Fall 2019 Law Enforcement Roundtable on Illicit Drugs
Meeting Summary

Fall 2019 Law Enforcement Roundtable on Illicit  DrugsFall 2019 Law Enforcement Roundtable on Illicit Drugs PDF Version (504 KB)


The opioid crisis continues to be a public health and safety issue of significant concern to Canadians and the Government of Canada. This crisis has impacted individuals, families and communities from coast to coast to coast with devastating consequences. Recent data indicate that Canada saw more than 14,700 apparent opioid-related deaths between January 2016 and September 2019.

The Government of Canada remains deeply committed to ensuring the health and safety of Canadians and is taking a unified approach to address the significant rates of harm associated with opioids and other illicit substances. Collaboration with key stakeholders and law enforcement partners is a central component of this approach. As such, Public Safety Canada actively works within and outside of government to engage domestic and international partners and subject matter experts to ensure that effective and informed responses to this crisis are developed.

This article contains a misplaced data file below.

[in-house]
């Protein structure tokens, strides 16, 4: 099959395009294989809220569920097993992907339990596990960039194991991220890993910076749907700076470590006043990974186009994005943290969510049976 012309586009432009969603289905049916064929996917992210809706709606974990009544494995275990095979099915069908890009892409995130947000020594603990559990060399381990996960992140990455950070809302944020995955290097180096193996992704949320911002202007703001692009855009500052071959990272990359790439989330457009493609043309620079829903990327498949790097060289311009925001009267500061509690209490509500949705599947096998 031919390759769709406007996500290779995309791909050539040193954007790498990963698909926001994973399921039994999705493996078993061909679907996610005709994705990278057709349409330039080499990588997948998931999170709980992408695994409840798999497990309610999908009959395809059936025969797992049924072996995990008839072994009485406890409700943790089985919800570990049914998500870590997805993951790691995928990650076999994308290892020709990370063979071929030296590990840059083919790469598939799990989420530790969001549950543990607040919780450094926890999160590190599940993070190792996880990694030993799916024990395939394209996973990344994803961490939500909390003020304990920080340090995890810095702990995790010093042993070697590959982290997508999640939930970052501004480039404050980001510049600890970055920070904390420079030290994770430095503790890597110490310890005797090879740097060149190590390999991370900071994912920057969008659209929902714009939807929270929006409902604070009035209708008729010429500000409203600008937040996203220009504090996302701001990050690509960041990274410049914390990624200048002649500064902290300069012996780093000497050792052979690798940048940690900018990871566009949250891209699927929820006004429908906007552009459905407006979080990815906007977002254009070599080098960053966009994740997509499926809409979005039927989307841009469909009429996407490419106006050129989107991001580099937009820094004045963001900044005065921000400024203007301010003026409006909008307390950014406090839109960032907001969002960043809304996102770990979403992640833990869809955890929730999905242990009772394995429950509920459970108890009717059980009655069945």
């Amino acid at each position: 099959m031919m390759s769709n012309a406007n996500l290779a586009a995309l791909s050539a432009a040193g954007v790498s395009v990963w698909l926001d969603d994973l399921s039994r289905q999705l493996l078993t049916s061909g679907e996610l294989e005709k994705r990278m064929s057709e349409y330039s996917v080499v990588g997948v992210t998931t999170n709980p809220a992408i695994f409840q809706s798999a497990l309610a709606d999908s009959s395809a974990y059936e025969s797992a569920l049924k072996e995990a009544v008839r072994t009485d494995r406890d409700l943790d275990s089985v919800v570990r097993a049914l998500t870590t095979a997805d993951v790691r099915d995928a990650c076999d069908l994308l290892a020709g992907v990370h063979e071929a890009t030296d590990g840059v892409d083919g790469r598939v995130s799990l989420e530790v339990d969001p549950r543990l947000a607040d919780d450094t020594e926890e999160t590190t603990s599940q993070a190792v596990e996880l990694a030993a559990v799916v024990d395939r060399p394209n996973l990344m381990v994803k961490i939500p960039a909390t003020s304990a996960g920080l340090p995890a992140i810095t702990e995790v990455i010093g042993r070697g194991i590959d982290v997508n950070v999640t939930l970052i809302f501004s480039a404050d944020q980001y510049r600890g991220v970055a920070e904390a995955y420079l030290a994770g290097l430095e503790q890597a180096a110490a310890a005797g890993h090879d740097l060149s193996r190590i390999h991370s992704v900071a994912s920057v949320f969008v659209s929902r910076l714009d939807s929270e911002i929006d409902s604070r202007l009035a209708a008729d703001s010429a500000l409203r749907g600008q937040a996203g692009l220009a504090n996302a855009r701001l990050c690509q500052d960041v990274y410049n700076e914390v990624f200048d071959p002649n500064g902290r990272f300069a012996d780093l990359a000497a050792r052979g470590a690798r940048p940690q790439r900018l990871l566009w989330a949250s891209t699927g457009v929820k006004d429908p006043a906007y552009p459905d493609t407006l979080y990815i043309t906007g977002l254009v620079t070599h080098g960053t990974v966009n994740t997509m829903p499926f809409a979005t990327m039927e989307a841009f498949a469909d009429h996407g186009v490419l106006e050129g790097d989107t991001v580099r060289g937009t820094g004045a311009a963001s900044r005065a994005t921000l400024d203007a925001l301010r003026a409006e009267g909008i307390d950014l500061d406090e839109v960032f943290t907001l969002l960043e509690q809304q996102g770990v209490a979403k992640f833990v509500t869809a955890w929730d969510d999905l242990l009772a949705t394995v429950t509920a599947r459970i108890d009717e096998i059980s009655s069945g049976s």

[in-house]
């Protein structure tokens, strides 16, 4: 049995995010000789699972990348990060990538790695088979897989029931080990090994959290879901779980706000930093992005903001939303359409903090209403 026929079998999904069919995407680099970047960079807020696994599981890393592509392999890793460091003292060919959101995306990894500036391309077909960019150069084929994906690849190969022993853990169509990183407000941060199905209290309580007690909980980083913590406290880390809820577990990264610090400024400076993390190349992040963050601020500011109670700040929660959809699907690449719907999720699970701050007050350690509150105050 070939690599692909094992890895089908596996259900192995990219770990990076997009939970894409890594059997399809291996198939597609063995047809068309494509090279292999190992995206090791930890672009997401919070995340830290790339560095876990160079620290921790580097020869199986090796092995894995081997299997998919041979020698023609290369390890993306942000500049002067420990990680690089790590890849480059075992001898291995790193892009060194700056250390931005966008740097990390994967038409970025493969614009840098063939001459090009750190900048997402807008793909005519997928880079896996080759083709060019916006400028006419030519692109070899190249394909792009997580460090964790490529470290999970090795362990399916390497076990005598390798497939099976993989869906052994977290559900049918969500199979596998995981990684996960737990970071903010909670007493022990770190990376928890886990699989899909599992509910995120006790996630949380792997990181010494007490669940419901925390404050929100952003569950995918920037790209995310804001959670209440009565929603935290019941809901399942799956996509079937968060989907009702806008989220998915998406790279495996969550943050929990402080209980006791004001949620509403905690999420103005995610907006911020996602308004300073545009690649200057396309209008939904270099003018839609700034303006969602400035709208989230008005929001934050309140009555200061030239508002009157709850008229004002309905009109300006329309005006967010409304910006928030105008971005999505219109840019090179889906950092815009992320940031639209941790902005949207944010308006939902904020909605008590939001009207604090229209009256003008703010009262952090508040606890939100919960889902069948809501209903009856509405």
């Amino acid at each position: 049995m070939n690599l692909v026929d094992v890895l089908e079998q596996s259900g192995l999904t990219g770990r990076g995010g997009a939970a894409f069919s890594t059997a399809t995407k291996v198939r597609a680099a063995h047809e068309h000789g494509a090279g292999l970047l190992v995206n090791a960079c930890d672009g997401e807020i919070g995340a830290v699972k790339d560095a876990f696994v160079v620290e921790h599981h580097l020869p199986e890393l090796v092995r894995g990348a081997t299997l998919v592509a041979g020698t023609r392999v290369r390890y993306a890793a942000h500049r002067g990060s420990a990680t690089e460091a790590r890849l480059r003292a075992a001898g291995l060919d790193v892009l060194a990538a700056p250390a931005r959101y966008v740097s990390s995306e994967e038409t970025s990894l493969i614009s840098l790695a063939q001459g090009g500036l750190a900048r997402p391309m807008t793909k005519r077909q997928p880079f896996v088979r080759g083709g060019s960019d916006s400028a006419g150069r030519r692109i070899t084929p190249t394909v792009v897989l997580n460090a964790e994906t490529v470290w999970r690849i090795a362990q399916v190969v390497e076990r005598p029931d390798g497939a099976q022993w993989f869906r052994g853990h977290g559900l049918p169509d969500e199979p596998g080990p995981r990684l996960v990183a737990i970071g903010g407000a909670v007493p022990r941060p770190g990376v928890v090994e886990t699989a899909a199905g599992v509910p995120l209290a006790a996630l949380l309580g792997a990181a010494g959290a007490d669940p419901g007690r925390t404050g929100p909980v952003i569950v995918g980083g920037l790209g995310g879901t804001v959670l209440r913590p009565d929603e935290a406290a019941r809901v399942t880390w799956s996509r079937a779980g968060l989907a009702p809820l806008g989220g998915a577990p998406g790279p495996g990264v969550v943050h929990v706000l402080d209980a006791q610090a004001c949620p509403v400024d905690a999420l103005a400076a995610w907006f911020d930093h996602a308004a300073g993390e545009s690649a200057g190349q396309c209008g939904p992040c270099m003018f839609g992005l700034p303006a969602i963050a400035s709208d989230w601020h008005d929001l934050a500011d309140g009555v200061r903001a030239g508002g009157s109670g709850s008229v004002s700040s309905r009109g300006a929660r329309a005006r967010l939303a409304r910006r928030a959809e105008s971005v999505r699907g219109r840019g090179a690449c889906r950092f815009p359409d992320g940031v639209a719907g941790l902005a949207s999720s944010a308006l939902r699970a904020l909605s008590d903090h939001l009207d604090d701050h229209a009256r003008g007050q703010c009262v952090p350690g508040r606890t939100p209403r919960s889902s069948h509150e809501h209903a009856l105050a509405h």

To advance this collaboration, Public Safety Canada hosted the third annual Law Enforcement Roundtable on Illicit Drugs on October 8-9, 2019, in Winnipeg, Manitoba. The event provided a forum for representatives of law enforcement, academia, Indigenous communities, governmental and non-governmental organizations and individuals with lived experience to share insights, perspectives and challenges in responding to the opioid crisis (see Appendix A for a list of organizations represented at the meeting).